Catalyst supports may also be employed in preparing any of the above-described catalysts using techniques well known in the art for forming or applying the active catalyst components, such as impregnation, xerogel or aerogel formation, freeze-drying, spray drying, and spray roasting. In addition to catalyst powders, extrudates and pellets, monoliths can be used as supports provided that they have sufficient porosity for reactor use. The supports used with some of the catalyst compositions may be in the form of monolithic supports, or configurations having longitudinal channels or passageways permitting high space velocities with a minimal pressure drop. Such configurations are known in the art and described in the literature, for example, in Structured Catalysts and Reactors, A. Cybulski and J. A. Moulijn (Eds.), Marcel Dekker, Inc., 1998, p. 599-615 (Ch. 21, X. Xu and J. A. Moulijn, “Transformation of a Structured Carrier into Structured Catalyst”). Some suitable support materials include MgO, Al2O3, SiO2, TiO2, titanosilicate, activated carbon, carbon molecular sieves, crystalline and non-crystalline molecular sieves (e.g., zeolites and MCM-41, respectively), ZrO2, mullite, cordierite, ceramics (e.g., LAS, OBSiC, ZTA, PSZ(Mg) and FSZ(Ca) which are commercially available from Vesuvius Hi-Tech Ceramics Inc., Alfred Station, New York), or a mixture of any of these materials. Preferably the catalysts are configured as a gauze, monolith, foam or the like, to facilitate high space velocities and high syngas productivities.
An additional promoter that is a metal or metal oxide of the rare earth, alkali, or alkaline earth elements (i.e., Groups IA and IIA), or a combination of any of these, may also be included in preparing any of the above-described compositions, to provide an active syngas catalyst.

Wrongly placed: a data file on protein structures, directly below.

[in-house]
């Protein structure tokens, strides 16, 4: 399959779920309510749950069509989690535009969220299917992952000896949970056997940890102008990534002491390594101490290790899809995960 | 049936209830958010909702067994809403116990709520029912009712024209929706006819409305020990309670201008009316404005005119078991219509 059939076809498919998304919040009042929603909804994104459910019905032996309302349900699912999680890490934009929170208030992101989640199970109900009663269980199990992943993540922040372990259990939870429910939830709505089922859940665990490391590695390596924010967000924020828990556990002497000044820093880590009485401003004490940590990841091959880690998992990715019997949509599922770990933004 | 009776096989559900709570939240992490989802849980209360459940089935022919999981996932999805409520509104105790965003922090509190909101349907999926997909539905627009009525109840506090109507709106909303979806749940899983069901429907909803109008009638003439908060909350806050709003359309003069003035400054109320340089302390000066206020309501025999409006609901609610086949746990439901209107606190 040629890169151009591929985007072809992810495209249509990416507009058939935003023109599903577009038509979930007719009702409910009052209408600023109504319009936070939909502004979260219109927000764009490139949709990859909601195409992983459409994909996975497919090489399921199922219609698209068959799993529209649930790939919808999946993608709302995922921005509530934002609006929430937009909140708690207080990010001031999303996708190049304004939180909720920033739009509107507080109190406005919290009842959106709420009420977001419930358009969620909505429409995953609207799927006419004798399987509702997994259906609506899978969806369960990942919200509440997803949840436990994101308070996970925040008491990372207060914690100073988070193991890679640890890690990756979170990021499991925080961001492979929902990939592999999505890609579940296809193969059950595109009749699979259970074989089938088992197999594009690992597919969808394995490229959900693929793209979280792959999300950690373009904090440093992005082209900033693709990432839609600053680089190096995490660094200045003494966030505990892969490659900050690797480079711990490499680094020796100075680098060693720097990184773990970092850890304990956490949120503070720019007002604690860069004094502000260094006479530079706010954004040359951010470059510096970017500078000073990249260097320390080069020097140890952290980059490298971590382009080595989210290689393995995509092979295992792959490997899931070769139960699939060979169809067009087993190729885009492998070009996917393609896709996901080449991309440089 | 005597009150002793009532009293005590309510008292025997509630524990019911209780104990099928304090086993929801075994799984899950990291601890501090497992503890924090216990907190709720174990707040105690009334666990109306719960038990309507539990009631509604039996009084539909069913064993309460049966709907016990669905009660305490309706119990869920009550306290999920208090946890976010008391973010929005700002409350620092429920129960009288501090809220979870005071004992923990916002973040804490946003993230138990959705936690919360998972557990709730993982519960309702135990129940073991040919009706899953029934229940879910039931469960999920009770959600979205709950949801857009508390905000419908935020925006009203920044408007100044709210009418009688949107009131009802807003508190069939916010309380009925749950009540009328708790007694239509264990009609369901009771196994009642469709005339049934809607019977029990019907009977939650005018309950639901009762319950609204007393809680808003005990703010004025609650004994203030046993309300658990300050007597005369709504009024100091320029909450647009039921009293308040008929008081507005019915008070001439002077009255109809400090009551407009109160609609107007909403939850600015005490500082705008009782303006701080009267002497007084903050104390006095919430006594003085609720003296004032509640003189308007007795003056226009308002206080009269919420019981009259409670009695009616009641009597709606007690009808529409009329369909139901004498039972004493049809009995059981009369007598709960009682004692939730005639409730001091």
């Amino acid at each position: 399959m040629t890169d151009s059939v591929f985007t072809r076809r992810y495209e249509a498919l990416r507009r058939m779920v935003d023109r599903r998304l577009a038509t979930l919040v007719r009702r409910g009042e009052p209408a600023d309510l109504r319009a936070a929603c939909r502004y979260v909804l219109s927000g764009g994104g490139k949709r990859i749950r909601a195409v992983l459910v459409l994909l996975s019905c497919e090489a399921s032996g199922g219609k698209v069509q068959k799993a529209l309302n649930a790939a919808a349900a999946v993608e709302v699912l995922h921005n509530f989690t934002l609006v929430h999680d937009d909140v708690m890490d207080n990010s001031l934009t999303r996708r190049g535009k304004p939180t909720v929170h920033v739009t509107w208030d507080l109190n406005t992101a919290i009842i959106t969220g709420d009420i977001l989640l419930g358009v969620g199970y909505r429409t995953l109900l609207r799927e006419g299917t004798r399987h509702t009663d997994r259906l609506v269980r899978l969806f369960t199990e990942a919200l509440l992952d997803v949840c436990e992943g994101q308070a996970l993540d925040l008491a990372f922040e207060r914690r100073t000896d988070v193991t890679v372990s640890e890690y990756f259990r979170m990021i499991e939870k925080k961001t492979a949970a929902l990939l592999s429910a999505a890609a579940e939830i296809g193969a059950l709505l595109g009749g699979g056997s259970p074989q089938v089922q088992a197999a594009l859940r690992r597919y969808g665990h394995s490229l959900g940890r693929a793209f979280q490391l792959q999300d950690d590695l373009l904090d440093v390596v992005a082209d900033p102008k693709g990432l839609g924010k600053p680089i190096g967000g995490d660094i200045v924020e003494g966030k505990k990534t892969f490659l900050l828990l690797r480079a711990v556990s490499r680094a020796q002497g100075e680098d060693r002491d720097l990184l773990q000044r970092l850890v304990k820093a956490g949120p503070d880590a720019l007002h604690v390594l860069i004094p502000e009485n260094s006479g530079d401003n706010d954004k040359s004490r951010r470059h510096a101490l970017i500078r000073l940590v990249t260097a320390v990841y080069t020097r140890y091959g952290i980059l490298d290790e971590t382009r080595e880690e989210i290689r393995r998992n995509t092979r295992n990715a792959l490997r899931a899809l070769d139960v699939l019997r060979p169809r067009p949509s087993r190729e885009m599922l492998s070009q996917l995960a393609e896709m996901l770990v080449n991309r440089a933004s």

The exemplary catalysts described above were evaluated in a 25 cm long×4 mm i.d. quartz tube reactor equipped with a co-axial quartz thermocouple well, similar to the laboratory scale millisecond contact time reactor described in the literature by Green et al. (U.S. Pat. No. 5,431,855), for example. The void space within the reactor was packed with quartz chips. The catalyst bed (2 mL charge) was positioned with quartz wool at about the mid-length of the reactor. The catalyst bed was heated with a 4 inch (10.2 cm) 600 watt band furnace at 90% electrical output. All runs were done at a CH4:O2 molar ratio of 2:1, a GHSV of 3000,with a feed composition of 15% O2, 30% CH4 and 55% N2, at 900° C. and at a pressure of 5 psig (136 kPa). The reactor effluent was analyzed using a gas chromatograph equipped with a thermal conductivity detector. The C, H and O mass balances were all between 98% and 102%. The runs were conducted over two operating days with 6 hours of run time each day. The results are shown in Table 1.
It can be seen in Table 1 that the tungsten/molybdenum carbide catalyst provided conversions and syngas selectivities that are significantly higher than those of each of the carbides alone. Interestingly, this observation differs from that of the literature, which suggests no synergistic effects with mixed metal carbides and reports generally higher conversion and selectivity values for various single metal carbide compositions. (See A. P. E. York et al., (Stud. Surf. Sci. Catal. (1997), 110 (3rd World Congress on Oxidation Catalysis, 1997), 711-720, for example.) While not wishing to be bound by a particular theory, the inventor suggests that the lower pressure activation process described herein may provide a catalytic material that differs from other methods employing high pressure activation processes to produce metal carbide catalysts. In the present studies, the observed stoichiometry of reactants and products suggests that the catalytic partial oxidation of methane is the predominant oxidation reaction taking place, and is consistent with a net partial oxidation reaction.
Process of Producing Syngas